An easy vegetable to grow, it is generally more disease and pest resistant than other brassicas, although it can experience similar problems. Kale also occupies less space than other brassicas. Use it as a spinach substitute in a wide variety of dishes. Kale maintains body and crunch which makes it a good substitute in dishes where spinach might not be suitable; its especially delicious in stir-fry dishes. It is recommended to cook over high heat to bring out the best flavor and prevent bitterness. Many specialty growers are planting kale in wide beds only 1/2 to 12 inches apart and harvesting kale small as salad greens. In England, close plantings of kale have been shown to prevent aphid infestations through visual masking.
Where to Grow Kale
Almost anywhere in the United States where there’s a cool fall growing season. It’s a cool-season crop, hardy to frosts and light freezes. Kale’s flavor is reported to improve and sweeten with frost.
Recommended Kale Varieties
There are 2 types: Scotch, an early kale with deeply curled, blue green leaves, (Dwarf Blue Curled), and Siberian, a later type with smoother, gray green leaves (Dwarf Siberian). There also are ornamental kales, grown particularly for garden display in late summer and early fall when the annuals begin to wane. The leaves are deeply curled and beautifully tinted with pastel colors ranging from emerald green to soft lilac to reds to whites.
Soil for Growing Kale
The ideal kale soil is a fertile, well-drained loam. Clay types can be improved with generous amounts of compost and well-rotted manure worked in to spade depth.
Germination in 7-10 days.
Start in midsummer for a late-fall winter crop.
In rows 18 inches to 2 feet apart. When the seedlings are 3 or more inches high, thin plants to 10 inches apart and use the thinnings for salads or as a cooked vegetable.
|Germination||45 - 95 F|
|For growth||60 - 65 F|
|Soil and Water|
|Fertilizer||Heavy feeder, use compost.|
|Side-dressing||Apply when plants are 1/3 grown|
|pH||6.0 - 7.0|
|Seed Planting Depth||1/2"|
|Root Depth||6 - 12"|
|Height||12 - 18"|
|Width||8 - 12"|
|Space between plants|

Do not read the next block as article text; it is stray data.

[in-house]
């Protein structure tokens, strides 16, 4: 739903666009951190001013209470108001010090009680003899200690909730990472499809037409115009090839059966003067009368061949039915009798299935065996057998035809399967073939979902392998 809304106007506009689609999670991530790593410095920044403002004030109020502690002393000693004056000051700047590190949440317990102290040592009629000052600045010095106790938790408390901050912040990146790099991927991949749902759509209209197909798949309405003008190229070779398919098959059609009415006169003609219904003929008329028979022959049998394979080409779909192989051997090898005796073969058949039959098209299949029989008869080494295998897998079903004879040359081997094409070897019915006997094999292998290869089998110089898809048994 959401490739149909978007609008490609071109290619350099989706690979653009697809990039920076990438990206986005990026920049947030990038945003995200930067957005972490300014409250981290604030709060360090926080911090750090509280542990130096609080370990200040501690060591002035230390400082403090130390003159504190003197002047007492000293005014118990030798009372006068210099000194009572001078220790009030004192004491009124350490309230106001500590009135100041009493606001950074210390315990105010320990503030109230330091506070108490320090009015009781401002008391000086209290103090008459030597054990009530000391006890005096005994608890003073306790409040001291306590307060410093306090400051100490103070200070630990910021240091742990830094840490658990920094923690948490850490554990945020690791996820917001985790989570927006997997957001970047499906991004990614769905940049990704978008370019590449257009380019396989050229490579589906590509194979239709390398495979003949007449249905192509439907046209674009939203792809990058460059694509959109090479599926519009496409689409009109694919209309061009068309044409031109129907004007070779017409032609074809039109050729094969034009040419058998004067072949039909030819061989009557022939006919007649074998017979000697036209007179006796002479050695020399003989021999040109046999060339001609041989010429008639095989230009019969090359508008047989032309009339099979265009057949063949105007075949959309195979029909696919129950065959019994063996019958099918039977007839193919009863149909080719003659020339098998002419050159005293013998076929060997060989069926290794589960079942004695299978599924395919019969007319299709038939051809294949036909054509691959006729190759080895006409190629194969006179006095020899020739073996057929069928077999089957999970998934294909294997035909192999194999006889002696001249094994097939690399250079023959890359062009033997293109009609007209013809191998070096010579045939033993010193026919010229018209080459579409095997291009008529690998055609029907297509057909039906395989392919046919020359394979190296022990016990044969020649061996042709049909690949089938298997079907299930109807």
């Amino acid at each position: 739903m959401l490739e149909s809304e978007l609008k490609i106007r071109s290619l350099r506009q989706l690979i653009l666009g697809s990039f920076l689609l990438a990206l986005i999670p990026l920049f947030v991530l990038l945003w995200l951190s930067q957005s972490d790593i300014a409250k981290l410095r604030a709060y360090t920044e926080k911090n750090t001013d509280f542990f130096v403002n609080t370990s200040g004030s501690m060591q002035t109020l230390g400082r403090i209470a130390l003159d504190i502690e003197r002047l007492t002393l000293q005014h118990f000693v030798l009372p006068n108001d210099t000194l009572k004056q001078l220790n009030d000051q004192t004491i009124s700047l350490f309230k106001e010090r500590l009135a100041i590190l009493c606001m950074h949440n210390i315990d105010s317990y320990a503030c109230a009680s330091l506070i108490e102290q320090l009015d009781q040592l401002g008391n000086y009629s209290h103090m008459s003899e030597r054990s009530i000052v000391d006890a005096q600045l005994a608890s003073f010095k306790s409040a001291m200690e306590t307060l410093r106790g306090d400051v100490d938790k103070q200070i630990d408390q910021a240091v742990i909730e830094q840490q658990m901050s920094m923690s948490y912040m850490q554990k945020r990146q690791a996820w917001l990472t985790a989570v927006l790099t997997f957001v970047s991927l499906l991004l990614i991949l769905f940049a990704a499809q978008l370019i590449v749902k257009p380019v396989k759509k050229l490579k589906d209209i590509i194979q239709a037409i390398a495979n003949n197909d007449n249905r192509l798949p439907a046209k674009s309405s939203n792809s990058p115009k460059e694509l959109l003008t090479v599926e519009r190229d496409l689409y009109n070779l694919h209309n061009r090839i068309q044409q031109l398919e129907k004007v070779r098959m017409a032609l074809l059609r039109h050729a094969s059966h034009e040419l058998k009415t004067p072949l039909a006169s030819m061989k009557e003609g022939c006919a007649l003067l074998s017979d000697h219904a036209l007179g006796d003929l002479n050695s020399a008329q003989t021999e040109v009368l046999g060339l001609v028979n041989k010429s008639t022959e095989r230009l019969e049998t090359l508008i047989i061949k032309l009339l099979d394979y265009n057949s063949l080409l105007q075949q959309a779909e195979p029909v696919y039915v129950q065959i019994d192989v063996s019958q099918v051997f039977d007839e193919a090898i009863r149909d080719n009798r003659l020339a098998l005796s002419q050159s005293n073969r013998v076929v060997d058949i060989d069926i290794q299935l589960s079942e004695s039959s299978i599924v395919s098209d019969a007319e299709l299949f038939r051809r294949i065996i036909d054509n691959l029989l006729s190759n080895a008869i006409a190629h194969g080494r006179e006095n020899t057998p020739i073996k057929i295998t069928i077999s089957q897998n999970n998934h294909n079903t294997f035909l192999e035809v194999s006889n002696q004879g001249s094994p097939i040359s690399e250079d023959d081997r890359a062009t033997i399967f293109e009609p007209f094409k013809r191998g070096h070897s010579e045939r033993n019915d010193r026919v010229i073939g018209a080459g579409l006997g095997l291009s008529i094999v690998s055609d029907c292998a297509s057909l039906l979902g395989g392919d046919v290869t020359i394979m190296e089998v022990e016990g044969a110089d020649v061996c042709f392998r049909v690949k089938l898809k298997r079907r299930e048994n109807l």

|In Beds||15 - 18"|
|In Rows||18 - 24"|
|Space Between Rows||24 - 46"|
|Average plants per person||4|
|Harvest younger leaves from the middle and work your way up the stalk as it grows. Keep some of the leaves on the bottom to feed the growth on the top. You can also harvest the plant all at once by cutting its stem near the bottom.|
|First Seed Starting Date:||52 - 108 days before last frost date|
|Last Seed Starting Date:||94 - 108 Days before first frost date|
|Companions||Artichoke, beet, bush bean, celery, cucumber, lettuce, onion, peas, potato, spinach|
|Incompatibles||Pole beans, strawberry, tomato|
How Kale Grows
Like collards, kale develops attractive leaves from a central stem, which grows a foot or so tall.
Cultivate shallowly or mulch heavily to keep down weeds.
|For fresh storage, don't wash leaves. For drying, cut the leaves into strips and steam for 2-5 minutes. Spread on trays no more than 1/2" thick and dry. If using an oven set the temperature to below 145 F; check and turn every hour.|
|32 F||95 - 100%||2 - 3 weeks|
|32 - 40F||80 -90%||10 months (only fair taste)|
How to Harvest Kale
Kale can be harvested within approximately 1 month of becomming established. Leaf color is the best sign of crop readiness. Rich green leaves of firm texture are ready for cutting. If too dark and heavy, the leaves are tough and not as flavorful. Kale leaves for cooking should generally be about the size of your hand. The small, tender leaves can be eaten uncooked, and are often added to salads. Cut the leaves frequently to encourage new growth, but avoid picking the terminal bud(at the top of the plant). When cold weather begins, mulch the plants with straw, salt hay, or the like, they will continue producing well into winter, and they may even taste more flavorful.
- Same as cabbage
- Root Maggot -Place 3 inch tar paper squares around each seedling when transplanting to cover the soil areas; or keep the ground dusted with wood ash.
- Cabbage butterflies/worms -controlling cabbage worms is surprisingly easy. Cover susceptible crops with a floating row cover when planting and leave it in place until harvest.
- Cutworms – Use stiff paper collars around transplants to extend at least 1 inch below the soil line.
- Flea beetles – Dust with wood ash or flour dust.
Diseases for Kale
- Same for cabbage
- Soil fungicides are somewhat effective on kale diseases, but they are expensive, sold in large quantity, and not practical for small home garden use, unless a great deal of kale is grown.
- Club root fungus – Most frequent in soggy or acid soil. Grow only in well-drained soil; follow crop rotation practices; lime to keep soil pH at a neutral 7.
- Yellows – A soil-born diseases; choose resistant varieties.
- Black rot – Bacteria born on seed; buy only from reputable seed dealers or bedding plant growers; rotate crops.
- Blackleg – Bacteria spreads from infected plants, garden tools, and leftover debris. Follow crop rotation